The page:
BACKGROUND/OBJECTIVE: Deep-vein thrombosis is a common complication of several inherited and acquired disorders. It is, therefore, important to be able to identify inherited thrombotic disorders in order to successfully prevent possible recurrent venous thrombosis and/or pulmonary embolism in potentially affected family members. Although functional assays are recommended for initial screening for many inherited thrombotic disorders, our reference laboratory offers both functional and nonfunctional tests for several of the more common inherited thrombotic disorders (factor V Leiden [FVL] and protein C, protein S and antithrombin III [ATI11] deficiencies), and a PCR-based assay for detection of the prothrombin O20210A mutation. We were interested to determine whether appropriate tests were being requested in order to accurately and efficiently diagnose these five disorders and/or whether the number of orders for each test was consistent with their relative prevalence. METHODOLOGY: We prospectively evaluated laboratory test ordering patterns at ARUP for five common inherited thrombotic disorders (FVL, prothrombin G20210A mutation, and protein C. protein S, and ATHI deficiencies) for up to 20 months from November 1998 through June 2000. RESULTS: The ATHI enzymatic test, a functional assay, was ordered an average of 2.5 times more frequently per month than the ATHI antigen test, while antigenic tests for protein C and protein S were ordered approximately 1.8 and 1.7 times more frequently, respectively, than protein C and protein S functional assays. The FVL PCR test was ordered 3.8 times more frequently per month than the APC resistance assay, a functional assay for the detection of FVL. The number of orders for prothrombin mutation tests was 2.8 times less per month than the ATHI functional assay, even though this mutation is approximately five times more prevalent than ATHI deficiency. CONCLUSIONS: Although functional assays are recommended for screening for protein C, protein S, and ATHI deficiencies, and for detection of FVL, only in the case of ATIII was a functional assay ordered more frequently than a nonfunctional test. In addition, the number of ATIII tests ordered was much greater, and the number of prothrombin mutation tests much less, than warranted by the relative prevalence of each of these disorders. Hematologists and clinical pathologists are in a unique position to guide clinicians in appropriate test ordering for inherited thrombotic disorder identification.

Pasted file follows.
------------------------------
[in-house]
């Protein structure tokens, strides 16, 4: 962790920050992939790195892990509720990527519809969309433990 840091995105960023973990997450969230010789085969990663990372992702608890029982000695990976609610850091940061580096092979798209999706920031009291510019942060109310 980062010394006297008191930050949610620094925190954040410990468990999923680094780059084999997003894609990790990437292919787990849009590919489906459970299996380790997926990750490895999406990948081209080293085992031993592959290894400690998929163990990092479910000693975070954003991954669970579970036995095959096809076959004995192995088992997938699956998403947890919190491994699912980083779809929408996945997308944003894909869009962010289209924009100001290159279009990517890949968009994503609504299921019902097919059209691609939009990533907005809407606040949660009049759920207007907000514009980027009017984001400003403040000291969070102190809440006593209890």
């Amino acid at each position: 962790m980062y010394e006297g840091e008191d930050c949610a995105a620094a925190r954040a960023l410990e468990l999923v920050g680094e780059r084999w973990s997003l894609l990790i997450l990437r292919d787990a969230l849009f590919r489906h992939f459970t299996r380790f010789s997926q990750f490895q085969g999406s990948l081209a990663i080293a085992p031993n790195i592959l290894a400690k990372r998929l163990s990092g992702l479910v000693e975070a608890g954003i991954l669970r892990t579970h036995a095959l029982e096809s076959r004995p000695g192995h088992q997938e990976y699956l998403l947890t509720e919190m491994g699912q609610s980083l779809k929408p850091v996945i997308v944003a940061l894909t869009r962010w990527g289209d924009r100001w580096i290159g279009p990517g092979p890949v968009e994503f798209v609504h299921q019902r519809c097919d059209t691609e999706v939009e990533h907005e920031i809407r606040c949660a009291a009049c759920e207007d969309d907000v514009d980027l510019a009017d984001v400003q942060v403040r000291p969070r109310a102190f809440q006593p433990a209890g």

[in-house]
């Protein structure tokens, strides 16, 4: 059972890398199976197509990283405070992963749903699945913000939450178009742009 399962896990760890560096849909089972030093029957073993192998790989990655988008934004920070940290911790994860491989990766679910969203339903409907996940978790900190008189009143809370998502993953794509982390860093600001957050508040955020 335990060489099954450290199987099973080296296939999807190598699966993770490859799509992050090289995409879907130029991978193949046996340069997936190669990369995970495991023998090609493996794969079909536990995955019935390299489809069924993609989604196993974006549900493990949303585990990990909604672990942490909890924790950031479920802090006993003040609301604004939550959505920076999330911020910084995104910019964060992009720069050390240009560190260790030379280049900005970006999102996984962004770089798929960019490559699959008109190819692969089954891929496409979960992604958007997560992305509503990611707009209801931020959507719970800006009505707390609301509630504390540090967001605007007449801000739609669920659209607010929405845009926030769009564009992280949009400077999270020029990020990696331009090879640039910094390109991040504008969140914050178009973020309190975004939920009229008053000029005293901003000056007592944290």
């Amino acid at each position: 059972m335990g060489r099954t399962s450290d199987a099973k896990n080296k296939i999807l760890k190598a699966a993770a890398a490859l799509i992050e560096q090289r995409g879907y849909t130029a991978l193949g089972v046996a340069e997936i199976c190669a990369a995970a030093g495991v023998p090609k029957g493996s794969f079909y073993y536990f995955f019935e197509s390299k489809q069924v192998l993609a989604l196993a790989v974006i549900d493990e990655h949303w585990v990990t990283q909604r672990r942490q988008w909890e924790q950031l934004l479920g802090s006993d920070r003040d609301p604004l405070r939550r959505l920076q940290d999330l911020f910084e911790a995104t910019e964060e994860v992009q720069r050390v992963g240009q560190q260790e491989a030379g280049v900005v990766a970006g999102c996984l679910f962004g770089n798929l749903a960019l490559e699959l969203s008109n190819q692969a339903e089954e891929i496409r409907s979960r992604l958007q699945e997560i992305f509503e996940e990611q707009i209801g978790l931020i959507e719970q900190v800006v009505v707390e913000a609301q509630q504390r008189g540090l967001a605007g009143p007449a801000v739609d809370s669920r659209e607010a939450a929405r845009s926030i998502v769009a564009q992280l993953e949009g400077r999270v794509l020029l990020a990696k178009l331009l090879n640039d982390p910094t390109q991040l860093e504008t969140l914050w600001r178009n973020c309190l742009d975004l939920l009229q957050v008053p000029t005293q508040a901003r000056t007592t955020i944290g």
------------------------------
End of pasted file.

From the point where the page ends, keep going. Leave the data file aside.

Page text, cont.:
|Original language||English (US)|
|Issue number||11 PART II|
|State||Published - Dec 1 2000|
ASJC Scopus subject areas
- Cell Biology